Twin sisters are currently staging the largest-ever exhibition of art by people of color in the Tri-state region at the Interchurch Center Gallery in Manhattan through Nov. 30.
Identical twins and gallerists Karen and Sharon Mackey are featuring 65 different works by 14 artists in their new show “Art’s Conscience II,” and the pair say they hope the pieces and the messages behind them will inspire visitors to become art collectors and create spaces for the artists to show their works.
“Our goal is for people to understand that we are responsible for keeping art alive — especially the art by artists of color because they don’t have the platforms,” said Karen Mackey, co-founder of Mackey Twins Art Gallery. “When an artist creates, there’s a lot that goes into that process — from what’s going culturally, historically, or what’s going on with them. We want people to understand that part — the consciousness of art to make that process real for people.”
The 14 artists, who include veteran Florida artist James Denmark and Xenobia Bailey — a crochet artist whose work is featured on ceiling tiles at the 34th Street Hudson Yards subway station — will also be part of a panel discussion on the exhibit’s reception night on Nov. 11.
Guests and potential collectors can learn about the works from the people who made them and participate in a question and answer session. The exhibition is a follow-up to the Mackays’ first “Art’s Conscience” show in 2013. The audience responded so positively to the artists’ work, that the sisters decided to return for another show , they said.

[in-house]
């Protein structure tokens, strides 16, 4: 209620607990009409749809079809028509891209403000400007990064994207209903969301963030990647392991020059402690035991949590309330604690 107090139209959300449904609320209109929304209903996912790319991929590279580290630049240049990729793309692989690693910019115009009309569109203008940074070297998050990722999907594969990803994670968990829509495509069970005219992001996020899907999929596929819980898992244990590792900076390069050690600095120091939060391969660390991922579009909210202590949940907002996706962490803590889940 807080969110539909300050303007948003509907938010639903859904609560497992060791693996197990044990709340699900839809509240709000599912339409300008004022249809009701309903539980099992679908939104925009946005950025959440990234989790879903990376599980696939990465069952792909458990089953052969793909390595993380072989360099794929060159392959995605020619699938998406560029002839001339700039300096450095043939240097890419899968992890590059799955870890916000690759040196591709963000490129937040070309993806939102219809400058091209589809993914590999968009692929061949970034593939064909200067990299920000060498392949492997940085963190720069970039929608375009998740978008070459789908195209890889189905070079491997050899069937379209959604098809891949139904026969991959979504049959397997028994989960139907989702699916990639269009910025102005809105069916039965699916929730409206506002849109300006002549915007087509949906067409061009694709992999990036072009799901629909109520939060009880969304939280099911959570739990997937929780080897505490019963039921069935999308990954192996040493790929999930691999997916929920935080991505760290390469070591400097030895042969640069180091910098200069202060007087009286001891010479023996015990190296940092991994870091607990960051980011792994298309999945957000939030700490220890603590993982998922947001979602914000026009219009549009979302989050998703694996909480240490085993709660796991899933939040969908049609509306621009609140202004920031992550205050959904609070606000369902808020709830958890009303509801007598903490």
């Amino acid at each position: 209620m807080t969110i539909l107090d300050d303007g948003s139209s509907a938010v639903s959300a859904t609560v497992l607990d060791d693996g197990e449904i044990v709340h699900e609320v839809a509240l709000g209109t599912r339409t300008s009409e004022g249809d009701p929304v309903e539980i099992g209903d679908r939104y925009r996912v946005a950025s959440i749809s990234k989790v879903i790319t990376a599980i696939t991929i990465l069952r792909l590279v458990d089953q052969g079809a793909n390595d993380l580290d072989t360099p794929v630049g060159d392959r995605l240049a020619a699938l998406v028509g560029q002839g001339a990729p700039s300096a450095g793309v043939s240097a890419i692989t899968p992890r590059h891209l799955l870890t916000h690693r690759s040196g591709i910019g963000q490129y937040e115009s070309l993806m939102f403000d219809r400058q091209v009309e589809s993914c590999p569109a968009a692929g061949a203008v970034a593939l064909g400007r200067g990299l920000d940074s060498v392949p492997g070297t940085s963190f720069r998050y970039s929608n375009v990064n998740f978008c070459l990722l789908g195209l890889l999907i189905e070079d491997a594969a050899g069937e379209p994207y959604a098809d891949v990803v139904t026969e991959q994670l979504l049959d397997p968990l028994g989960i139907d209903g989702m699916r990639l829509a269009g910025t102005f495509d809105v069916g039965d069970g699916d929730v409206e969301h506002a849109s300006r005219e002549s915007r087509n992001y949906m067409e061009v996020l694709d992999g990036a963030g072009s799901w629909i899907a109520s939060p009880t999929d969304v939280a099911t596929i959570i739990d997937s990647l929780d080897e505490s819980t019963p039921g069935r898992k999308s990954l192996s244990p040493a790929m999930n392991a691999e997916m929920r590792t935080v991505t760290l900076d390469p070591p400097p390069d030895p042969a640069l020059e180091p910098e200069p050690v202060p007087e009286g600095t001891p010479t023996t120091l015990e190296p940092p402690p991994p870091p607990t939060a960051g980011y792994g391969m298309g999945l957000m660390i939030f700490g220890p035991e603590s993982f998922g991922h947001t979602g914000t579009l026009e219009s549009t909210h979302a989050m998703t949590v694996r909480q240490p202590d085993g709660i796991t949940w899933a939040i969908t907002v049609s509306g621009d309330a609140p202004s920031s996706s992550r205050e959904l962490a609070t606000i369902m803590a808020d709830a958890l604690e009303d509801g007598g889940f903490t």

“My sister and I were feeling that we’re going to have to come back to this again,” said Sharon Mackey. “People said the artists were skinless and so honest, that it helped them see and better understand this art world.”
The Mackeys intend on selling all the pieces at the month-long exhibit, and say they want to expose the artists’ work to buyers with a large reach.
Bailey’s work is now seen by millions, after the Metropolitan Transportation Authority chose her pieces to adorn the subway stop, and the twins want to see similar opportunities and investments for other artists of color.
“This was a huge project for her and to have a woman of color’s artwork grace Hudson Yards — it doesn’t just happen like that,” said Sharon Mackey. “But that’s part of our role as gallerists to connect people and get them to know that a black woman’s work is represented there.”
They’d especially like to see more artists of color get the chance to have their work seen in everyday places, like hotels.
“One of our missions is to develop collectors and get artwork of people of color in hotels,” said Karen Mackey. “There’s two to three pieces of art in a hotel room, and we want our artists there. We want some of our artists to land those contracts.”
“Art’s Conscience II” at Interchurch Center Gallery [475 Riverside Dr. between W. 119 and W. 120th streets in Manhattan, (212) 870–2200, www.macke